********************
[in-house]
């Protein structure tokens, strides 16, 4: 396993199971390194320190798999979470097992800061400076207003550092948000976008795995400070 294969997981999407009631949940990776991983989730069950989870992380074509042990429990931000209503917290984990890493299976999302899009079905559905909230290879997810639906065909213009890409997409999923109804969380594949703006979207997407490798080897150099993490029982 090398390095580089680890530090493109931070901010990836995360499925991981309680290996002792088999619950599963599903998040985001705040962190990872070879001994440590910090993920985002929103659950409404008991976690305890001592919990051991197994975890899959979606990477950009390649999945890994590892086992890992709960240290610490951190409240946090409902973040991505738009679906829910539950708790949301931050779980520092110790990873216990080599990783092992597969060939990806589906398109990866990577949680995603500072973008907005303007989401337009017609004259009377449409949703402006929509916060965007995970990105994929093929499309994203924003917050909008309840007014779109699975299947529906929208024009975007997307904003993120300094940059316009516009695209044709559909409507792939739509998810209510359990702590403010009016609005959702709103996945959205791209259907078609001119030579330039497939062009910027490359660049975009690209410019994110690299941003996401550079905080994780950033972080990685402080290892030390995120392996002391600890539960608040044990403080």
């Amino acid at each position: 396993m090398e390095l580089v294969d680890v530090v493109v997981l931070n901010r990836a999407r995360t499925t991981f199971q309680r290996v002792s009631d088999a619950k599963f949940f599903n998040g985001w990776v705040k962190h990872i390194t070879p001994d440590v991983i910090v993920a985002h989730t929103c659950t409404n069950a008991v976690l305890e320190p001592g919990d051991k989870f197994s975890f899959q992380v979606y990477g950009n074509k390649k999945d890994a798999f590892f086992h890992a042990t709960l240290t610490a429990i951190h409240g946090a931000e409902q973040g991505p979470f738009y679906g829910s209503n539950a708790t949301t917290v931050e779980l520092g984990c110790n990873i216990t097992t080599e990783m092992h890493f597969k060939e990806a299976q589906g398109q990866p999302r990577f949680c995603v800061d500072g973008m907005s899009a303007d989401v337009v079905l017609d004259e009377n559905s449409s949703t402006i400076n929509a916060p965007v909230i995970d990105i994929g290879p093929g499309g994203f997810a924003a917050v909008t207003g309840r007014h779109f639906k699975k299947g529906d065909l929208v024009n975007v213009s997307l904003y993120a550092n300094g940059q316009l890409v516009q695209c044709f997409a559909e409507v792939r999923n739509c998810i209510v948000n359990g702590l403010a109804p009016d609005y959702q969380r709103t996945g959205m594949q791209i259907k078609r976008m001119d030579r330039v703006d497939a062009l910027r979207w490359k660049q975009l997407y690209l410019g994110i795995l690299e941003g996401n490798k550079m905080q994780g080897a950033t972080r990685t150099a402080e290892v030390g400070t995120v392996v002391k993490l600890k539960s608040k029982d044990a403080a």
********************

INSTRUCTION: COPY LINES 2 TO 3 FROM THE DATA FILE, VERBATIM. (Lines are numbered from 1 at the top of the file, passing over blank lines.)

């Protein structure tokens, strides 16, 4: 396993199971390194320190798999979470097992800061400076207003550092948000976008795995400070 294969997981999407009631949940990776991983989730069950989870992380074509042990429990931000209503917290984990890493299976999302899009079905559905909230290879997810639906065909213009890409997409999923109804969380594949703006979207997407490798080897150099993490029982 090398390095580089680890530090493109931070901010990836995360499925991981309680290996002792088999619950599963599903998040985001705040962190990872070879001994440590910090993920985002929103659950409404008991976690305890001592919990051991197994975890899959979606990477950009390649999945890994590892086992890992709960240290610490951190409240946090409902973040991505738009679906829910539950708790949301931050779980520092110790990873216990080599990783092992597969060939990806589906398109990866990577949680995603500072973008907005303007989401337009017609004259009377449409949703402006929509916060965007995970990105994929093929499309994203924003917050909008309840007014779109699975299947529906929208024009975007997307904003993120300094940059316009516009695209044709559909409507792939739509998810209510359990702590403010009016609005959702709103996945959205791209259907078609001119030579330039497939062009910027490359660049975009690209410019994110690299941003996401550079905080994780950033972080990685402080290892030390995120392996002391600890539960608040044990403080």
């Amino acid at each position: 396993m090398e390095l580089v294969d680890v530090v493109v997981l931070n901010r990836a999407r995360t499925t991981f199971q309680r290996v002792s009631d088999a619950k599963f949940f599903n998040g985001w990776v705040k962190h990872i390194t070879p001994d440590v991983i910090v993920a985002h989730t929103c659950t409404n069950a008991v976690l305890e320190p001592g919990d051991k989870f197994s975890f899959q992380v979606y990477g950009n074509k390649k999945d890994a798999f590892f086992h890992a042990t709960l240290t610490a429990i951190h409240g946090a931000e409902q973040g991505p979470f738009y679906g829910s209503n539950a708790t949301t917290v931050e779980l520092g984990c110790n990873i216990t097992t080599e990783m092992h890493f597969k060939e990806a299976q589906g398109q990866p999302r990577f949680c995603v800061d500072g973008m907005s899009a303007d989401v337009v079905l017609d004259e009377n559905s449409s949703t402006i400076n929509a916060p965007v909230i995970d990105i994929g290879p093929g499309g994203f997810a924003a917050v909008t207003g309840r007014h779109f639906k699975k299947g529906d065909l929208v024009n975007v213009s997307l904003y993120a550092n300094g940059q316009l890409v516009q695209c044709f997409a559909e409507v792939r999923n739509c998810i209510v948000n359990g702590l403010a109804p009016d609005y959702q969380r709103t996945g959205m594949q791209i259907k078609r976008m001119d030579r330039v703006d497939a062009l910027r979207w490359k660049q975009l997407y690209l410019g994110i795995l690299e941003g996401n490798k550079m905080q994780g080897a950033t972080r990685t150099a402080e290892v030390g400070t995120v392996v002391k993490l600890k539960s608040k029982d044990a403080a």